To view all the installed settings and understand where they are specified, you need to use the command:

$ git config --list --show-origin

User name

The first thing you need to do after installing the version control system is to enter your name and E-mail, this procedure is important, since each commit in Git contains this data, this information is also in the commits and is not changed.

$ git config --global user.name "Vyacheslav"
$ git config --global user.email [email protected]

If you specify the --global option, it is enough to make these settings once, which will be used by Git for everything that will be done on this system. In case for certain projects it will be necessary to enter a different mail or username, then you will need to enter the command without --global in the folder with the required project. Most GUI tools allow you to do this during the first run.

How to choose an editor

After you've entered your name, it's time to decide on a text editor in case you need to write a message in Git. Usually, by default, version control uses the default editor, often the Vim editor.

In case you want to use another text editor like Emacs, you can do the following:

$ git config --global core.editor emacs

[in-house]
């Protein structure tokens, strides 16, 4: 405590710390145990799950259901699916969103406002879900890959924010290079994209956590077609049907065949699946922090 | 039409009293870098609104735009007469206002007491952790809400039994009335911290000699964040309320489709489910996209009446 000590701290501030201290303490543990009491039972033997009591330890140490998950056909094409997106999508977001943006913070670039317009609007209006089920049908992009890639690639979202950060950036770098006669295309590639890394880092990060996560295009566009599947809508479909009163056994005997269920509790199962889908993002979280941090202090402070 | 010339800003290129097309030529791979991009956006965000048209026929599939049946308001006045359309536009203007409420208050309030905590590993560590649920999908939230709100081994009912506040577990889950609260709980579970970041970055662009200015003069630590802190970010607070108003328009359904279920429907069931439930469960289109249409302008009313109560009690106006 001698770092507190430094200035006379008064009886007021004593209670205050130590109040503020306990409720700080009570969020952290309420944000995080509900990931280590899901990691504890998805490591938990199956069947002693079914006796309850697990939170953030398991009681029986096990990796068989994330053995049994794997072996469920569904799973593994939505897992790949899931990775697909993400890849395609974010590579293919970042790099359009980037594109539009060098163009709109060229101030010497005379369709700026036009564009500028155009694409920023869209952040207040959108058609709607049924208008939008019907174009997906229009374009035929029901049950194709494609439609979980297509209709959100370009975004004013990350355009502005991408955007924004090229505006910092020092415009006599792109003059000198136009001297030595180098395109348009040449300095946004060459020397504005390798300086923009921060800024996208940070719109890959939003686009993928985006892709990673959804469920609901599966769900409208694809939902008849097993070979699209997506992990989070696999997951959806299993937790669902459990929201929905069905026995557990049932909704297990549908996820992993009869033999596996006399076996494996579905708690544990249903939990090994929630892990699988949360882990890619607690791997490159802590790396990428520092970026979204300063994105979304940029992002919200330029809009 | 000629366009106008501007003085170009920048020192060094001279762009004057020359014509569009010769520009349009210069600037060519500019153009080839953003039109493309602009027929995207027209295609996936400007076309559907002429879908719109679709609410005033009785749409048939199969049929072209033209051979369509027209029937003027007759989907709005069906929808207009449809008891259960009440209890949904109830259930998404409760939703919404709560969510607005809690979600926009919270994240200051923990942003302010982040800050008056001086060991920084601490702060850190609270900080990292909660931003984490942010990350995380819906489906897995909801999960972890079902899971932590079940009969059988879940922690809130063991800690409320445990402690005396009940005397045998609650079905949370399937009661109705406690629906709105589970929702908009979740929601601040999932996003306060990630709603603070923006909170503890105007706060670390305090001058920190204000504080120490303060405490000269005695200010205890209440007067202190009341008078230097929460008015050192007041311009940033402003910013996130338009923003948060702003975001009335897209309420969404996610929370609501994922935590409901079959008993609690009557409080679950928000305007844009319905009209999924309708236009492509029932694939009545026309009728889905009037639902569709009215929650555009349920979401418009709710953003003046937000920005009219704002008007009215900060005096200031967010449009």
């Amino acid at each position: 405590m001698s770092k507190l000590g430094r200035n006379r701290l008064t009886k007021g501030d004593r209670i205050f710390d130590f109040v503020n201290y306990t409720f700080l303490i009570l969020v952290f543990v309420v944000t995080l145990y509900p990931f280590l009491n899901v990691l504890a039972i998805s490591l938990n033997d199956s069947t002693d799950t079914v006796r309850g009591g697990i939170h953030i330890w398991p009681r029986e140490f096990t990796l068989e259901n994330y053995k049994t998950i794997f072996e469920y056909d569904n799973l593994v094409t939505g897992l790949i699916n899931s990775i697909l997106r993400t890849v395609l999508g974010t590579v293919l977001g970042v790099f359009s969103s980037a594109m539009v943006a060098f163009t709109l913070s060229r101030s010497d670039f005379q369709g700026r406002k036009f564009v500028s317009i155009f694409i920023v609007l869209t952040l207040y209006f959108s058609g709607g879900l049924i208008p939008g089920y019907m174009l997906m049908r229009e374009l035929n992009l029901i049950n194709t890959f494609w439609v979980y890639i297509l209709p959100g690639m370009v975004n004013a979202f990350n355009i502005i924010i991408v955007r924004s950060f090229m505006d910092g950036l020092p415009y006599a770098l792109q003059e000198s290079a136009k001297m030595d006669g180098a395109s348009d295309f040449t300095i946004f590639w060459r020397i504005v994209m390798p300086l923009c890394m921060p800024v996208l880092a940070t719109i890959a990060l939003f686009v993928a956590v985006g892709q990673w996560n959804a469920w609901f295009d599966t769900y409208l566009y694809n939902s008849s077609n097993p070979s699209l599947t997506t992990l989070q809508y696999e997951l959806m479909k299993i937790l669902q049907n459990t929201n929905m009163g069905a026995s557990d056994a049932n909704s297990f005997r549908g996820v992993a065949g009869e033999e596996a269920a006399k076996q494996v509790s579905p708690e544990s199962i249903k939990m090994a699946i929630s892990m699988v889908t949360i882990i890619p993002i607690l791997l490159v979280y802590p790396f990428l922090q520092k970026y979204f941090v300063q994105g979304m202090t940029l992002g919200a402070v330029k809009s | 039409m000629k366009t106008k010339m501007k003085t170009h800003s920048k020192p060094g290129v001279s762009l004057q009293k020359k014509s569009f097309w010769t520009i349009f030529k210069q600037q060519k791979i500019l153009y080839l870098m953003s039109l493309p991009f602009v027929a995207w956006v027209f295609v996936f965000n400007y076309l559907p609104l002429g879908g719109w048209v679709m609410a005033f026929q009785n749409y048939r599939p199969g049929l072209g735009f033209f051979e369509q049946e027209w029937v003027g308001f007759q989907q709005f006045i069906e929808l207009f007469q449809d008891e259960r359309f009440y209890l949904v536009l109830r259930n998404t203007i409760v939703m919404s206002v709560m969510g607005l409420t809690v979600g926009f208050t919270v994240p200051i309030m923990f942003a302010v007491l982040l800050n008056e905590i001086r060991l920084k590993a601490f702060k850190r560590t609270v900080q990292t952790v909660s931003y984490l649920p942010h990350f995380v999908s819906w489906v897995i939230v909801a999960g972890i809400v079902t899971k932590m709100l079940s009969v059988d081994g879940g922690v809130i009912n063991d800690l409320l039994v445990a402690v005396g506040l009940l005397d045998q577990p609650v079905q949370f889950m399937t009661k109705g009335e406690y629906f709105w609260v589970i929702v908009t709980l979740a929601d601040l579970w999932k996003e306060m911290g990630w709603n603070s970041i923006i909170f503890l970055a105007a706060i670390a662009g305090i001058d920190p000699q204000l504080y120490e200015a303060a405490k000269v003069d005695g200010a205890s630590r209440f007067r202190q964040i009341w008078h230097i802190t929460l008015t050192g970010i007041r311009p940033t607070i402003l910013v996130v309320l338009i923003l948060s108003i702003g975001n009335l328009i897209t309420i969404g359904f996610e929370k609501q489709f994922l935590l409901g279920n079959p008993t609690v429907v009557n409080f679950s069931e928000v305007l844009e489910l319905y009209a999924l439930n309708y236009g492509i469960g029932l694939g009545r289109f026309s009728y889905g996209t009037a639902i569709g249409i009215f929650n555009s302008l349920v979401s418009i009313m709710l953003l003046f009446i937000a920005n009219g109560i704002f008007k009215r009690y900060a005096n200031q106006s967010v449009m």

In an operating system of the Windows family, to install another editor by default, you will need to specify the full path to the executable application, of course, depending on the editor or installer, the path may vary significantly.

If we take the rather popular Notepad++ editor as an example, the best option for installation would be the 32-bit version, since the 64-bit version does not yet support all the necessary plugins. To configure this editor for Git, you will need to run the following command:

$ git config --global core.editor "'C:/Program Files/Notepad++/notepad++.exe' -multiInst -notabbar -nosession -noPlugin"

Because Emacs, Notepad++ and Vim are popular text editors, they are often used by developers on different operating systems. If you happen to be using a different editor or its 32-bit version, then you will need to refer to Commands git config core.editor to get started using an editor with Git for more information.

How to check settings

In order to check the existing configuration, you need to use the git config --list command, it is used to show the existing settings that Git will find:

$ git config --list

user.name=John Doe
[email protected]

It's worth mentioning that some setting names may be re-rendered, this is because the version control system reads settings from different files (for example, from /etc/gitconfig and ~/.gitconfig). In such cases, Git applies the latest value for each key. You can also check a specific key by running the command git config <key>:

$ git config user.name

Given that Git reads settings from multiple files, there might be a situation where a different value might be used than what you expected. In this situation, you can ask Git for the origin of the given value, after which the system will show you the name of the file from which the last setting value was taken:

$ git config --show-origin rerere.autoUpdate
file:/home/vyacheslav/.gitconfig false


Crocoapps editorial

Crocoapps editorial